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ECHR orders Russia to pay EUR 129 mn to Georgian victims of its 2008 invasion

Ukrainians at a rally that Yushchenko organized 12 August 2008 in Tbilisi. Photo: Yuriy Lukanov
ECHR orders Russia to pay EUR 129 mn to Georgian victims of its 2008 invasion

The European Court of Human Rights says Russia must compensate Georgia for the displacement, killing, and torture and detention of civilians during its 2008 invasion.

The European Court of Human Rights (ECHR) has ruled regarding the compensation that Russia must pay Georgia for the 2008 war. Although the judgment in the case of Georgia v. Russia was announced in January 2021, the issue of compensation was taken up for separate consideration.

According to the ruling, Russia must pay €129 million to Georgia within three months as compensation to several groups of victims of its illegal actions. €115 million is to be paid to 23,000 Georgian citizens who cannot return to their homes in South Ossetia and Abkhazia.

Furthermore, €3.25 million is to be paid as compensation for the killing of 50 civilians in the “buffer zone.” Georgia claimed 116 such cases, but the ECtHR excluded those killed during the “active phase of the war,” which it did not accept into its jurisdiction.

Additionally, €2.7 million in compensation is to be paid to at least 166 victims of arbitrary detention and inhuman treatment of civilians in South Ossetia from 10-27 August 2008, while €640,000 is to be paid for proven cases of torture of at least 16 Georgian prisoners of war in Tskhinvali from 8-17 August 2008.

Finally, €8.24 million is to be paid for non-pecuniary damage to at least 142 people due to Russia’s refusal to investigate the deaths of civilians during the “active phase of hostilities.”

The ECHR confirmed its jurisdiction to consider Georgia’s claim for compensation, despite Russia’s expulsion from the Council of Europe and termination of its participation in the European Convention on Human Rights.

However, in 2022, Russia withdrew from the jurisdiction of the European Court of Human Rights, refusing to comply with its decisions.

Background: ECHR ruled in favor of Georgia in 2008, but Russia claims victory in one point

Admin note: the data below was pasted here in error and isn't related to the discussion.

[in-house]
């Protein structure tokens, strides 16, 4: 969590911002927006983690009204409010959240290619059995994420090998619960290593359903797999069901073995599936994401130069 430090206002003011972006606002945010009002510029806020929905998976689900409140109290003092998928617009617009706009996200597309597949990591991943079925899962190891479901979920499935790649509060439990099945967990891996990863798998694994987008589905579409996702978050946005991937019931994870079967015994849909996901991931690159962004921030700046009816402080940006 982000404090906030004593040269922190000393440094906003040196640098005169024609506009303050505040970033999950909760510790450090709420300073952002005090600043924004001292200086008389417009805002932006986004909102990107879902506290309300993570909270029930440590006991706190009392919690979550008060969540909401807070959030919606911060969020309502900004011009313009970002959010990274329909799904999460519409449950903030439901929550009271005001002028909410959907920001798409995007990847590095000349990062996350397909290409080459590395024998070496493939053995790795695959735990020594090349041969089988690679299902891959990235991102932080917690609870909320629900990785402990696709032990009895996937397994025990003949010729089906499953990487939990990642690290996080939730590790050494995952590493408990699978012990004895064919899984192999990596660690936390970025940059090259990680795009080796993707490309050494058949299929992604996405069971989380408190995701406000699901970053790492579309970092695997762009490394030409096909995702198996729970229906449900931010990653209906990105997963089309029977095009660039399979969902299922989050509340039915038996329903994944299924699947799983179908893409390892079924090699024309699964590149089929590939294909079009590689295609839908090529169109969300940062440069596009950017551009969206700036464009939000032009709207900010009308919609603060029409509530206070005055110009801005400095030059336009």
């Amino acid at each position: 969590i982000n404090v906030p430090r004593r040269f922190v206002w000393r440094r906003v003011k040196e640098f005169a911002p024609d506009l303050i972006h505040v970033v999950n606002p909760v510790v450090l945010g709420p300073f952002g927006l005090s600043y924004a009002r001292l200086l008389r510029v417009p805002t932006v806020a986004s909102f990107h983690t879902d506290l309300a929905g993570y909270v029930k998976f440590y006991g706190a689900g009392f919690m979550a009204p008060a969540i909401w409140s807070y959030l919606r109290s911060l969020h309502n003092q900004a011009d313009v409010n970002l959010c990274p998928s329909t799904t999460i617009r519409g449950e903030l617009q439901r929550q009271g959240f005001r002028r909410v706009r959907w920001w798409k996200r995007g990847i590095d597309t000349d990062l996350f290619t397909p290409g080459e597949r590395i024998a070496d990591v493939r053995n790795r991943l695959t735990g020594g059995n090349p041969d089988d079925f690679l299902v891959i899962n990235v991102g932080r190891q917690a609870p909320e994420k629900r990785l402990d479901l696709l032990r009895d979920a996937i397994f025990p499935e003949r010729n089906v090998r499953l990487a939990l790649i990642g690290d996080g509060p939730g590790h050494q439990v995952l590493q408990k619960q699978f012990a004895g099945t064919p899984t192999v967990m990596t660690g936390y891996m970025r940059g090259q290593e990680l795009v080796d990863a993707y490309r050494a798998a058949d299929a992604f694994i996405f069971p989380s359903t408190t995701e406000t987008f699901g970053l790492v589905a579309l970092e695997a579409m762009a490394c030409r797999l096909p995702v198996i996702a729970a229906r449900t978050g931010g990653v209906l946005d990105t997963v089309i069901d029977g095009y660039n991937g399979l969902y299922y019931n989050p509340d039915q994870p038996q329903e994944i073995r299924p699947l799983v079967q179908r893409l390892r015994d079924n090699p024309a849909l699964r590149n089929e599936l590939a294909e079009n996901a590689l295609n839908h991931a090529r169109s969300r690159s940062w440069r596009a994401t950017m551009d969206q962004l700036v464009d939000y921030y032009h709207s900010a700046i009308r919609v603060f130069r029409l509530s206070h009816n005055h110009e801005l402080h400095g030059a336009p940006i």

The ECHR ruled in favor of Georgia in its long-standing dispute with Russia over the 2008 war on 22 January 2021. The ruling has been seen as a significant victory for Georgia, which has been celebrating the decision. Georgia’s Prime Minister, Giorgi Gakharia, called it “one of the most important days in Georgia’s modern history.” The ECHR found in favor of 15 of the 16 points made by Georgia in its complaint against Russia. The one point the court did not address was the five-day hot phase of the conflict, which Russia claims as its victory.

The case, titled “Georgia v. Russia-2,” is focused on the aftermath of the 2008 conflict, which saw Russia invade Georgia’s South Ossetia region. The court’s decision is seen as a blow to Russia’s claims of legitimacy in the conflict, as the court found that Russia had violated Georgia’s rights to life, property, and freedom of movement during and after the conflict.

However, Russia has claimed victory in the one point that was not addressed by the court. Russia focused on the fact that the ECHR did not rule on the five-day hot phase of the conflict, which saw Russia assert control over the South Ossetia region. This is the point that Russia hopes will help them in their ongoing conflict with Ukraine, which began when Russia annexed Crimea in 2014 and has since escalated into a full-scale invasion of eastern Ukraine.

The victory of Georgia in the ECHR case is seen as a boost for Ukraine, European Pravda reported. The case highlights the fact that Russia has a history of violating the rights of its neighbors and that its aggression should not be tolerated.

Ukraine’s Ministry of Justice still has a chance to win its own case against Russia in the ECHR, which is also focused on the aftermath of the 2014 annexation of Crimea. However, the task has been made more difficult by the ECHR’s ruling in the Georgia case.

  • In January 2023, the ECHR ruled that Russia had occupied part of Donbas since 11 May 2014, as part of the Donbas case.
  • On 20 February, the ECHR agreed to combine the case of Ukraine v. Russia (X) with the larger case of Ukraine and the Netherlands v. Russia.
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